Here are three types of Chrysopidae (green lacewings) I found a few days ago. One had covered itself with insect parts (and spider web), another with (perhaps) fluff from some wooly homopteran (woolly alder aphids?), and a third with bits of lichen. There’s currently no way (as far as I know) to identify these larvae based on their debris preferences. And it seems likely that there are many undescribed species tooling around right in front of us (e.g.). Like many aspects of natural history, there’s a huge need for citizen scientists to forward information on lacewing larvae to experts — that need is apparently described in this article by Catherine Tauber et al. (Side note: don’t publish “calls for citizen science submissions” in paywalled journals that citizens cannot read.)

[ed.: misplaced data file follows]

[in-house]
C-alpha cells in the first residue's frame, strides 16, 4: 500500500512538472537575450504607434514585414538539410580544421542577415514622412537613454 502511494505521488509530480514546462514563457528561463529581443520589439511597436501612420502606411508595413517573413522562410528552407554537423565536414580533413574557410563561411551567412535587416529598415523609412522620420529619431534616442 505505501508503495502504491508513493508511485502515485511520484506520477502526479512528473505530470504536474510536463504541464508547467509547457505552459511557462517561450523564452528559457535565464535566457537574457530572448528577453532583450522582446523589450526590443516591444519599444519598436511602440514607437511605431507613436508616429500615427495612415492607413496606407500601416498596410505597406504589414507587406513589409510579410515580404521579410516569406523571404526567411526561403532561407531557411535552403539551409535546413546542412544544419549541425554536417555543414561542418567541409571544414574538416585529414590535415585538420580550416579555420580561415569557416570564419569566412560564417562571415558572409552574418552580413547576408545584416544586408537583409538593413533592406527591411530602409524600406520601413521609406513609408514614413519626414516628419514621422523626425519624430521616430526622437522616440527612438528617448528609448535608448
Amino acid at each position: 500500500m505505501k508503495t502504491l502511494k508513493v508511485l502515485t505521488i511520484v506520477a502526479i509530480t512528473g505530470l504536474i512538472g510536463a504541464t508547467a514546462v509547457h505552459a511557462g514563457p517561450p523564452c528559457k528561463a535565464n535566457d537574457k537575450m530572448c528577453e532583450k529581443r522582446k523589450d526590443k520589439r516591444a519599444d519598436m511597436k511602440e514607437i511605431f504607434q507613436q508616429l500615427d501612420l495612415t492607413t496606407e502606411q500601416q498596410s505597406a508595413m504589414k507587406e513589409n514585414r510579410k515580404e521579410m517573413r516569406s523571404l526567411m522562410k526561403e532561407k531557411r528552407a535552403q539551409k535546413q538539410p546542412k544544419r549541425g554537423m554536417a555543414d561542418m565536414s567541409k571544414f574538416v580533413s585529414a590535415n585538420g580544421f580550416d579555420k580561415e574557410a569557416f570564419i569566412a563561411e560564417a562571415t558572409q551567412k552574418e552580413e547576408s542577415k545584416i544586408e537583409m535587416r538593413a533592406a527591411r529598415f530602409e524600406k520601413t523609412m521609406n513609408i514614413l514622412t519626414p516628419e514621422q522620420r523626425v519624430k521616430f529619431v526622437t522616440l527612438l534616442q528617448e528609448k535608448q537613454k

This golden-backed snipe fly (Chrysopilus thoracicus) landed in one of my bird baths and drifted around for a few minutes on the surface tension. I’m not positive, but I think I’ve seen them do this in past years, too. I wonder whether they are looking for mosquito larvae, or perhaps adults. These flies have predaceous mouthparts, so they clearly hunt something. Sure wish somebody would PCR the gut contents of these things and let me know. Anyone ever seen them take something down?
Here’s another one, albeit one with a damaged eye: